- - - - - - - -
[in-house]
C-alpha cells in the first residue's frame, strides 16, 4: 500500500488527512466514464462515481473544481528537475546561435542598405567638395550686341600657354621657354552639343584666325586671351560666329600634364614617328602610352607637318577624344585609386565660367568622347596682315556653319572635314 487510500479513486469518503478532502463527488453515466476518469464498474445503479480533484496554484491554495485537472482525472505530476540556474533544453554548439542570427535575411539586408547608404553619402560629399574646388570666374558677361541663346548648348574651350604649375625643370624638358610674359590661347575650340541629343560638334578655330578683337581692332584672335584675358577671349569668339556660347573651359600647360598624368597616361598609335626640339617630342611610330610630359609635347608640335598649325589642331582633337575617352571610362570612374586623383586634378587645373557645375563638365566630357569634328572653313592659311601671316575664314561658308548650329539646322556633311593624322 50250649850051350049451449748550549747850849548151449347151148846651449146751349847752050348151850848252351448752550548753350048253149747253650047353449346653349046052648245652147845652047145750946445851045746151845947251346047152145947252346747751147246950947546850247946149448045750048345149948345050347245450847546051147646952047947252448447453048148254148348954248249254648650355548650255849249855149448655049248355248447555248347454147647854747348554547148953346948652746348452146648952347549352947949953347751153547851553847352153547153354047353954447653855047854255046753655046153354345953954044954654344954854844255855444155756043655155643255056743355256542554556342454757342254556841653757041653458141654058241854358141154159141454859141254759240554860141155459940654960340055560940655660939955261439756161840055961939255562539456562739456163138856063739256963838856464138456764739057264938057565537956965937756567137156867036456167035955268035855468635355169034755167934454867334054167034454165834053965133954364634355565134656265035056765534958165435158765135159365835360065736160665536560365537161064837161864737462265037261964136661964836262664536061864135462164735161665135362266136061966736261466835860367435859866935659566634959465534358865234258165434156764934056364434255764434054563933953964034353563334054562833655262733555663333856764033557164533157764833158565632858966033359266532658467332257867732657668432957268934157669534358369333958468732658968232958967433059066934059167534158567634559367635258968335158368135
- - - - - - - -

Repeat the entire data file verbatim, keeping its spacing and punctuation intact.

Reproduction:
[in-house]
C-alpha cells in the first residue's frame, strides 16, 4: 500500500488527512466514464462515481473544481528537475546561435542598405567638395550686341600657354621657354552639343584666325586671351560666329600634364614617328602610352607637318577624344585609386565660367568622347596682315556653319572635314 487510500479513486469518503478532502463527488453515466476518469464498474445503479480533484496554484491554495485537472482525472505530476540556474533544453554548439542570427535575411539586408547608404553619402560629399574646388570666374558677361541663346548648348574651350604649375625643370624638358610674359590661347575650340541629343560638334578655330578683337581692332584672335584675358577671349569668339556660347573651359600647360598624368597616361598609335626640339617630342611610330610630359609635347608640335598649325589642331582633337575617352571610362570612374586623383586634378587645373557645375563638365566630357569634328572653313592659311601671316575664314561658308548650329539646322556633311593624322 50250649850051350049451449748550549747850849548151449347151148846651449146751349847752050348151850848252351448752550548753350048253149747253650047353449346653349046052648245652147845652047145750946445851045746151845947251346047152145947252346747751147246950947546850247946149448045750048345149948345050347245450847546051147646952047947252448447453048148254148348954248249254648650355548650255849249855149448655049248355248447555248347454147647854747348554547148953346948652746348452146648952347549352947949953347751153547851553847352153547153354047353954447653855047854255046753655046153354345953954044954654344954854844255855444155756043655155643255056743355256542554556342454757342254556841653757041653458141654058241854358141154159141454859141254759240554860141155459940654960340055560940655660939955261439756161840055961939255562539456562739456163138856063739256963838856464138456764739057264938057565537956965937756567137156867036456167035955268035855468635355169034755167934454867334054167034454165834053965133954364634355565134656265035056765534958165435158765135159365835360065736160665536560365537161064837161864737462265037261964136661964836262664536061864135462164735161665135362266136061966736261466835860367435859866935659566634959465534358865234258165434156764934056364434255764434054563933953964034353563334054562833655262733555663333856764033557164533157764833158565632858966033359266532658467332257867732657668432957268934157669534358369333958468732658968232958967433059066934059167534158567634559367635258968335158368135